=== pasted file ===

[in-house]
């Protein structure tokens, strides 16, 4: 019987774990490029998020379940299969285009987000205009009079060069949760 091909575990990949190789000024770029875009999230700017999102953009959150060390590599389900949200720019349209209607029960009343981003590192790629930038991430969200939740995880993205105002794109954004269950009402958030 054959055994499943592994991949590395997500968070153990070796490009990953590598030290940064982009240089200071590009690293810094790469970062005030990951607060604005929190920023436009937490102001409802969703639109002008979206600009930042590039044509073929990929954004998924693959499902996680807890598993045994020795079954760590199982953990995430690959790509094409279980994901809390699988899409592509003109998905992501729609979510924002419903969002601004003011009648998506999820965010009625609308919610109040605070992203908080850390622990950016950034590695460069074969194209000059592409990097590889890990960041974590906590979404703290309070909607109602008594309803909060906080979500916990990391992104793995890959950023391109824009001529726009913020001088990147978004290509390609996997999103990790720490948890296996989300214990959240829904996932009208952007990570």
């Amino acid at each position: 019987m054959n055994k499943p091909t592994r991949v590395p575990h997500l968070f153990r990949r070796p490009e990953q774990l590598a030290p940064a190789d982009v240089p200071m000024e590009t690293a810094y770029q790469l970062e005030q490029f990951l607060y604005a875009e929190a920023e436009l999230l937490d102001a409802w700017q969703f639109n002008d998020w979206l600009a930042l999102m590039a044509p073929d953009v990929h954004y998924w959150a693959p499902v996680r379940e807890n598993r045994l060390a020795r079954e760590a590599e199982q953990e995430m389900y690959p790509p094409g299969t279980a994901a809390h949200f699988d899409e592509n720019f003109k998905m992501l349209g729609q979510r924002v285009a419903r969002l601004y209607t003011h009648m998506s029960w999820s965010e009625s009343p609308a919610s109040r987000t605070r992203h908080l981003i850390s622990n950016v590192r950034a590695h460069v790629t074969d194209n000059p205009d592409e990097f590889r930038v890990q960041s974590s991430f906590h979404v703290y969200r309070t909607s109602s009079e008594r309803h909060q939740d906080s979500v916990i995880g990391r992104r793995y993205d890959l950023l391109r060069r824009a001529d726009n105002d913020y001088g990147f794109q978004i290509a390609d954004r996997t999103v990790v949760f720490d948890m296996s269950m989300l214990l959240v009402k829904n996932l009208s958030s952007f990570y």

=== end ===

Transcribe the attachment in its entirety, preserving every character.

[in-house]
């Protein structure tokens, strides 16, 4: 019987774990490029998020379940299969285009987000205009009079060069949760 091909575990990949190789000024770029875009999230700017999102953009959150060390590599389900949200720019349209209607029960009343981003590192790629930038991430969200939740995880993205105002794109954004269950009402958030 054959055994499943592994991949590395997500968070153990070796490009990953590598030290940064982009240089200071590009690293810094790469970062005030990951607060604005929190920023436009937490102001409802969703639109002008979206600009930042590039044509073929990929954004998924693959499902996680807890598993045994020795079954760590199982953990995430690959790509094409279980994901809390699988899409592509003109998905992501729609979510924002419903969002601004003011009648998506999820965010009625609308919610109040605070992203908080850390622990950016950034590695460069074969194209000059592409990097590889890990960041974590906590979404703290309070909607109602008594309803909060906080979500916990990391992104793995890959950023391109824009001529726009913020001088990147978004290509390609996997999103990790720490948890296996989300214990959240829904996932009208952007990570």
């Amino acid at each position: 019987m054959n055994k499943p091909t592994r991949v590395p575990h997500l968070f153990r990949r070796p490009e990953q774990l590598a030290p940064a190789d982009v240089p200071m000024e590009t690293a810094y770029q790469l970062e005030q490029f990951l607060y604005a875009e929190a920023e436009l999230l937490d102001a409802w700017q969703f639109n002008d998020w979206l600009a930042l999102m590039a044509p073929d953009v990929h954004y998924w959150a693959p499902v996680r379940e807890n598993r045994l060390a020795r079954e760590a590599e199982q953990e995430m389900y690959p790509p094409g299969t279980a994901a809390h949200f699988d899409e592509n720019f003109k998905m992501l349209g729609q979510r924002v285009a419903r969002l601004y209607t003011h009648m998506s029960w999820s965010e009625s009343p609308a919610s109040r987000t605070r992203h908080l981003i850390s622990n950016v590192r950034a590695h460069v790629t074969d194209n000059p205009d592409e990097f590889r930038v890990q960041s974590s991430f906590h979404v703290y969200r309070t909607s109602s009079e008594r309803h909060q939740d906080s979500v916990i995880g990391r992104r793995y993205d890959l950023l391109r060069r824009a001529d726009n105002d913020y001088g990147f794109q978004i290509a390609d954004r996997t999103v990790v949760f720490d948890m296996s269950m989300l214990l959240v009402k829904n996932l009208s958030s952007f990570y």